Iran Is Obama’s Top Foreign Policy Challenge; Conflict Risks To Rise In 2013

Halting Iran’s nuclear programme is US President Barack Obama’s biggest foreign policy challenge. Regular readers of Risk Watchdog and Business Monitor Online will recall that in November 2010, we argued that neither the US nor Israel would attack Iran’s nuclear facilities over the next two years, which effectively meant before the 2012 US presidential election or the end of 2012. This view was not necessarily out of consensus, but it was bold to make such a prediction and apply it to a two-year timeframe, especially when alarmist stories warning of imminent war would appear from time to time.

So now that the US election is out of the way, what happens next? We believe that there are two electoral factors to watch in the first half of 2013.

Israeli Election Could Provide ‘Mandate’ For War…

Firstly, Israel will hold a general election on January 22, 2013, and we expect Prime Minister Benjamin Netanyahu to win. Netanyahu has long maintained tough rhetoric towards Iran, portraying a nuclear Tehran as an existential threat to the Jewish state. If he wins with a convincing margin, he could interpret this as a ‘mandate’ for military action against Iran and use this to override domestic opposition (including from within the national security establishment) and US objections to airstrikes. The apparent Israeli airstrike on a weapons factory in Khartoum, Sudan, on October 24, 2012, appears to have been a warning to the Iranian regime of Israel’s military reach.

…But Iranian Election Could Give Reason For Pause

That said, the Iranian presidential election in June 2013 could give Israel reason to hold off. President Mahmoud Ahmadinejad is not eligible for a further term, meaning that there will be a new president. Meanwhile, deteriorating economic conditions in Iran are likely to make the public increasingly dissatisfied with the regime. Therefore, Iran’s relatively moderate reformers could aim to capitalise on these negative circumstances and revive the opposition, which has been heavily suppressed since failing to overturn the results of the disputed 2009 presidential election that gave Ahmadinejad a second term.

If Israel were to bomb Iran before the June election, then this would almost certainly cause the Iranian public to rally around the regime, at least in the near term, and allow the hardliners to portray the ‘moderates’ and ‘reformers’ as foreign stooges in league with Tehran’s enemies. In short, this would be a huge setback for the reformers and democracy activists.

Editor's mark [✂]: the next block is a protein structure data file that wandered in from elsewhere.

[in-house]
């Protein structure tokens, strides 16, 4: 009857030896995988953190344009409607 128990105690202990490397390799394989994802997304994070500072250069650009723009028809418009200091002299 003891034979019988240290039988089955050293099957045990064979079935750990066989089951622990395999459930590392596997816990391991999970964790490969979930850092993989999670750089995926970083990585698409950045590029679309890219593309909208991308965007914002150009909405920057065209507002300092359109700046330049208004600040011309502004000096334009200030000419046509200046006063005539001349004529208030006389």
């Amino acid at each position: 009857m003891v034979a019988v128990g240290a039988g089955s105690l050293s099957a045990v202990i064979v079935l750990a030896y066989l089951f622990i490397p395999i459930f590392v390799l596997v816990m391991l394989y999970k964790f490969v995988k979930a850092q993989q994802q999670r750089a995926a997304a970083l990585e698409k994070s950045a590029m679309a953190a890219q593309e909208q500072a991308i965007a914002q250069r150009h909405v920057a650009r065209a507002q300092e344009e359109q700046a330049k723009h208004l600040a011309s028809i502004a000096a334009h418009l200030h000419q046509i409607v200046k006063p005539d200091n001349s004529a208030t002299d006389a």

Of course, we acknowledge the possibility that Israel has already concluded that the moderates pose a minimal challenge to the Iranian regime, and that the June 2013 election is not a factor in Netanyahu’s decision-making.

What Of Obama?

Barack Obama has stated that Iran must not be allowed to develop nuclear weapons, but at the same time he has shown great reluctance to take the US into another South West Asian war, which has claimed 4,500 American lives in Iraq and 2,000 in Afghanistan. We generally assume that his reluctance for military action thus far was heavily influenced by his desire to prevent a new war that would drive up oil prices sharply, thereby worsening the global and US economy.

Now that he has been re-elected, Obama is free of electoral concerns. That hardly means that he will rush into war. There are still good reasons to avoid military action, especially since there is speculation that Washington and Tehran will hold a new round of direct negotiations soon.

But what if these fail? Obama could also find that circumstances change beyond his ability to control them. Recall that in his first term, Bill Clinton was very reluctant to undertake US military intervention in the Balkans, for fear of a politically damaging quagmire ahead of the 1996 election. After he was re-elected, Clinton found himself becoming a hawk, taking the US and its NATO allies into an 11-week air war against the Federal Republic of Yugoslavia in 1999 over its violent crackdown on separatists in Kosovo. By the end of that conflict, preparations were underway for a ground invasion.

This time around, the US is much weaker, economically and geopolitically, than in 1999, which was arguably the zenith of American global power. This implies that Obama must act with caution. Yet, the US could still find itself sucked into a Middle Eastern war instigated by Israel in 2013.